From West Georgia To the West Wing
HOW WEST GEORGIA HAS SHAPED THE CIVIL WAR, WWII, AND THE PRESIDENCY
With this trip across West Georgia, students will gain a broad perspective of generations of influence that West Georgia has had on state and national policies and events. Students will have the opportunity to tour three distinct state parks that each held a significant role in both Georgia, and American, history. Students will be able to learn the role that West Georgia played in the American Civil War, during and following World War II, and even up to current executive policies enacted by President Jimmy Carter. This single day trip exposes students to invaluable contributions West Georgia has made over the previous 150 years!
*Each site on this day trip directly connect with state and national standards for Social Studies and English Language Arts*
FDR’s Little White House Historic Site and Memorial Museum
Warm Springs, Georgia
Students will begin their tour in Warm Springs where they will visit Franklin Delano Roosevelt’s Little White House, one of Georgia’s most popular historic sites. FDR built the Little White House in 1932 while still acting as Governor of New York. President Roosevelt visited his vacation home almost every summer from its purchase until his death. During FDR’s presidency and the Great Depression, he developed many New Deal Programs based upon his experiences in this small town. Roosevelt suffered a stroke while posing for a portrait on April 12, 1945. He died a short while later. Today, the “Unfinished Portrait” is still housed in the museum. The museum showcases many exhibits, including FDR’s 1938 Ford convertible, his Fireside Chats playing over a 1930s radio, his stagecoach and a theater. Students will tour Roosevelt’s home, which has been carefully preserved as he left it, the servants anFlush Cached guest quarters, and the nearby pools complex that first brought the future president to Warm Springs.
Tour of Jimmy Carter’s boyhood farm, high school and museum
Jimmy Carter, our Nation’s 39th President and Nobel Peace Prize Laureate, is the only President to have been born in Georgia. On this stop, students will learn of the significance rural Georgia had on both the state and national landscape. Students will visit the Jimmy Carter National Historic Site which includes the farm where he spent his boyhood, the Plains High School he attended, and the train depot that served as headquarters for his 1976 presidential campaign. During this stop on the tour, students will learn of the impact that this rural south Georgia town had on the region and the national landscape as well as how this way of life influenced Carter’s presidential campaign and tenure.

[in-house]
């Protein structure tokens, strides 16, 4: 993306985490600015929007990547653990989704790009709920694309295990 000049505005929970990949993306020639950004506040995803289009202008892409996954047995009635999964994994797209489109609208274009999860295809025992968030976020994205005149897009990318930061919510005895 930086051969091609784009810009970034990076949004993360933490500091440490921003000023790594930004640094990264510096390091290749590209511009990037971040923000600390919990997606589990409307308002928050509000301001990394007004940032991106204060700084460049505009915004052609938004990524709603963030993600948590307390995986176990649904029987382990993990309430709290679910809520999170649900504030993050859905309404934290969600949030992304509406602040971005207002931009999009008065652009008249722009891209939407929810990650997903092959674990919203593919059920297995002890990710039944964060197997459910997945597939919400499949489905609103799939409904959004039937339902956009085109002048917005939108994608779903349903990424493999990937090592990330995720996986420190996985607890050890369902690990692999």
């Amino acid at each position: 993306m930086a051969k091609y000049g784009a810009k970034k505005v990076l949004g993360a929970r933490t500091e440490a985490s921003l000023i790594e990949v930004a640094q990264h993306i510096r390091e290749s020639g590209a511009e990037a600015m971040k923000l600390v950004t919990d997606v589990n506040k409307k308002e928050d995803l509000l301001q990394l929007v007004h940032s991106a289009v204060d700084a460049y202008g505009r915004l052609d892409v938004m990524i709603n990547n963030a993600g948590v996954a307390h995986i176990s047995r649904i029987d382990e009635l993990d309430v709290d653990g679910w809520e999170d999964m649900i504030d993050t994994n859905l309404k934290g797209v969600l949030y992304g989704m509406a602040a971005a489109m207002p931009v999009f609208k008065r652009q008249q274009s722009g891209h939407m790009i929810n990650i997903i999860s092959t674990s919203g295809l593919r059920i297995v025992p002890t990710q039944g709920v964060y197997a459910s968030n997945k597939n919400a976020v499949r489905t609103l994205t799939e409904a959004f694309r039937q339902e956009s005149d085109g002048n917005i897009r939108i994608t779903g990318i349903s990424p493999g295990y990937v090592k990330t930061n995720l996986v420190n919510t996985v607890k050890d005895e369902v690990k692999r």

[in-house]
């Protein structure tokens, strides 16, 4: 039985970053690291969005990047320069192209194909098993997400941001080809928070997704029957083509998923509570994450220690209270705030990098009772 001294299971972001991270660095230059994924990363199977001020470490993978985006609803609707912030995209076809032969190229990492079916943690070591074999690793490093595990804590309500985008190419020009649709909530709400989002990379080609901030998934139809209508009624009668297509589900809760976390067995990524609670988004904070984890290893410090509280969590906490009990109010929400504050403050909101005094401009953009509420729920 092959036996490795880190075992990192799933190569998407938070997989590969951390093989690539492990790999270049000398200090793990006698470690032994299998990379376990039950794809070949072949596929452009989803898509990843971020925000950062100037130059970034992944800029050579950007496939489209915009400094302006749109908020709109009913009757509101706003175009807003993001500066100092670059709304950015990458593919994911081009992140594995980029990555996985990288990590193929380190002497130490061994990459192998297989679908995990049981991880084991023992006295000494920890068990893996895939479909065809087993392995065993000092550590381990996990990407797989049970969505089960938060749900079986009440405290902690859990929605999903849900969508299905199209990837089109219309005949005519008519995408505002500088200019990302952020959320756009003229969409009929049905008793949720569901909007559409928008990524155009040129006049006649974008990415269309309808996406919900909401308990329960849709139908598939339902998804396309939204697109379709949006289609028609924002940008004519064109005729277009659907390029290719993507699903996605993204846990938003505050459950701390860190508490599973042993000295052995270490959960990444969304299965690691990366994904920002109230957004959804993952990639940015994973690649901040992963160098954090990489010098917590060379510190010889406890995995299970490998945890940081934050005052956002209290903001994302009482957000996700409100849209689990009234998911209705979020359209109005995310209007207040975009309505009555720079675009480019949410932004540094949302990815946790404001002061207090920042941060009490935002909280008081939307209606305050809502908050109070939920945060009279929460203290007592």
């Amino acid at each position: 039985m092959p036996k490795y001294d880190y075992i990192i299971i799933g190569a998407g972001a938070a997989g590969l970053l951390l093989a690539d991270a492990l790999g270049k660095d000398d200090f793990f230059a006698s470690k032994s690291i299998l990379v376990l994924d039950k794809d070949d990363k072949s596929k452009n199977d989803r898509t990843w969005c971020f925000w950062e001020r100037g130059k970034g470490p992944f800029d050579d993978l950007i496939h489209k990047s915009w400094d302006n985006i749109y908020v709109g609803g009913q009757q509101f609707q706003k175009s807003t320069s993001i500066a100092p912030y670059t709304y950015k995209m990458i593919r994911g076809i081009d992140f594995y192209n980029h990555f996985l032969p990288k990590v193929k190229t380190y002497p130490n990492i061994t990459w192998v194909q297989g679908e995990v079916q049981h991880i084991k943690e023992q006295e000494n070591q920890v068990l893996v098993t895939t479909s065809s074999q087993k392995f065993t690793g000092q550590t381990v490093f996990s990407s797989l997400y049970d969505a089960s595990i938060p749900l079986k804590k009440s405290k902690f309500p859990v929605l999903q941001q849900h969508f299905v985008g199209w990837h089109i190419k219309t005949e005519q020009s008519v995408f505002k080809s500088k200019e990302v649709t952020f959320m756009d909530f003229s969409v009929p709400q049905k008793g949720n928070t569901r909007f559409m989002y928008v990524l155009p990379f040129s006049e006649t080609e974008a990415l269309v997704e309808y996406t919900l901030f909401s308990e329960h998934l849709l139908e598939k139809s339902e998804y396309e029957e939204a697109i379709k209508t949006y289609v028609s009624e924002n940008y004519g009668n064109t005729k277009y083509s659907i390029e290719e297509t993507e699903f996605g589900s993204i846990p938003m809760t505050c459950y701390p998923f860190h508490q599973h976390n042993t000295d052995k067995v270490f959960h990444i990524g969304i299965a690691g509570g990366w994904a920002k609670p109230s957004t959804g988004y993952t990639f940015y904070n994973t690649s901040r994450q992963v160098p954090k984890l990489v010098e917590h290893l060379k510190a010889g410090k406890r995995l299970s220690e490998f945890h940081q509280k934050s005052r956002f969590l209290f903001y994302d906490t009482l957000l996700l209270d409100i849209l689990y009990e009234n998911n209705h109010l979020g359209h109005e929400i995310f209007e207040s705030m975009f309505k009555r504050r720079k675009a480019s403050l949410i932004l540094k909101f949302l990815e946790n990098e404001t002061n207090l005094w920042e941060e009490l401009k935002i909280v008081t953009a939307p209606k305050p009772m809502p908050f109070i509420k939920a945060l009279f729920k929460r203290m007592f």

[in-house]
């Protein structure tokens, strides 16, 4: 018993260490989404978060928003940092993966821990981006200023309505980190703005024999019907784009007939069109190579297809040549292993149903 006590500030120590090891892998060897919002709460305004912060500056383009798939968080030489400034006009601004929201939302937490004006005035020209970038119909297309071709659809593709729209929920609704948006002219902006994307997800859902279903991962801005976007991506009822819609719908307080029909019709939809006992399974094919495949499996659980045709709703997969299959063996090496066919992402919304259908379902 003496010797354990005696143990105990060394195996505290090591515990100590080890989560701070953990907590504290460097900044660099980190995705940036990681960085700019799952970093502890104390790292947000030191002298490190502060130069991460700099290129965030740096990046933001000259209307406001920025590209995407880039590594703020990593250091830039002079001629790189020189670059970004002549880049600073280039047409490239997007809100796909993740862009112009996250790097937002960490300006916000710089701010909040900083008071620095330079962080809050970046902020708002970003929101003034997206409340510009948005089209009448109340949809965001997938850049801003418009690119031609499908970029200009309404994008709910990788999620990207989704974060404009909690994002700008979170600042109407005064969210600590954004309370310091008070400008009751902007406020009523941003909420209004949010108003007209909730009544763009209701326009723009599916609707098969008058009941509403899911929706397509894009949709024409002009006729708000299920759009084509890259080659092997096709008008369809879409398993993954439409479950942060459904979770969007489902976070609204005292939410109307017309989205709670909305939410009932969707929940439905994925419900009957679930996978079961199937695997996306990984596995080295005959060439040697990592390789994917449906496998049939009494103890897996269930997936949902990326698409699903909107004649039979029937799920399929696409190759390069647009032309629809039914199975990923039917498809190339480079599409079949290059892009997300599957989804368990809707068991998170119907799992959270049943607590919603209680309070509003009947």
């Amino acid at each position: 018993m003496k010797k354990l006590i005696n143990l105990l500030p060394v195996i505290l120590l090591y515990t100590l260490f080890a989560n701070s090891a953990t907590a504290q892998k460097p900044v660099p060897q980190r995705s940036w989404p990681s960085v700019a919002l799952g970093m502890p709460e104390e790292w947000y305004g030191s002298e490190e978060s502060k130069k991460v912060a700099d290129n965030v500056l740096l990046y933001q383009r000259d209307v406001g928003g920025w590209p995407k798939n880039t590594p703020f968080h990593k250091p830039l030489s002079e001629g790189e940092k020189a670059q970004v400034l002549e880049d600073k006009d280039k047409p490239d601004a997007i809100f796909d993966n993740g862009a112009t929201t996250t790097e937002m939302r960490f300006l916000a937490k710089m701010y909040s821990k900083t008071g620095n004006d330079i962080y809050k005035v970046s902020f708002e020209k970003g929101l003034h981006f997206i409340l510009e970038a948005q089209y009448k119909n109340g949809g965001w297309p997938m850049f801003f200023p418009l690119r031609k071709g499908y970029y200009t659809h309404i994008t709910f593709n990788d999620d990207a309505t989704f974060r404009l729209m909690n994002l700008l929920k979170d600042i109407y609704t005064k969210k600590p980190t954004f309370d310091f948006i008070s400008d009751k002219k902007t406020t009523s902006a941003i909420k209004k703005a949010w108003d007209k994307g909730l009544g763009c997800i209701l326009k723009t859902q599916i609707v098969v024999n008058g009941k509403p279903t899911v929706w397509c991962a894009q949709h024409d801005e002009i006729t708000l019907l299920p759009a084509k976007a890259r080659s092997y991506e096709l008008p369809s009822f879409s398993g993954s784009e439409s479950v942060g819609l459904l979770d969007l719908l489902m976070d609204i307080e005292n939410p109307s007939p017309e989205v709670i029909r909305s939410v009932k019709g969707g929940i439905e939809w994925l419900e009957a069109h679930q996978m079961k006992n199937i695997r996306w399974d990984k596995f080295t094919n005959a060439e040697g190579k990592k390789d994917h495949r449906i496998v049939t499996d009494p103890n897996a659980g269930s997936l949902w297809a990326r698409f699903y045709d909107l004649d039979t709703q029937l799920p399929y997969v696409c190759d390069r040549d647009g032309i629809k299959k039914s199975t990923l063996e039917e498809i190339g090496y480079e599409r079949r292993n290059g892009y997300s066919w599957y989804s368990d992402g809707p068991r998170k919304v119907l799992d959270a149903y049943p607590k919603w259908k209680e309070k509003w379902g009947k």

Andersonville National Historic Site (Andersonville State Prison/Camp Sumter)
On the final stop of the trip, students will take a tour of Andersonville Prison, A Confederate Prisoner-Of-War camp during the final 12 months of the Civil War. This is a powerful site for students, as Andersonville is an iconic reminder of the horrors of the Civil War. Andersonville was overcrowded by almost four times its capacity and nearly one quarter of all Union soldiers captured and housed in Andersonville Prison died while held. During this tour, students will see the prison grounds, tour the museum and visit the cemetery where Union prisoners were buried. During their time at Andersonville, students will learn about the conditions that led to the creation of large prisons in the Civil War, as well as examine the challenges faced by prisoners at Andersonville. This tour provides an opportunity for students to explore some of the controversies surrounding Civil War prisons.
*As always, any itinerary can be adjusted to meet your needs*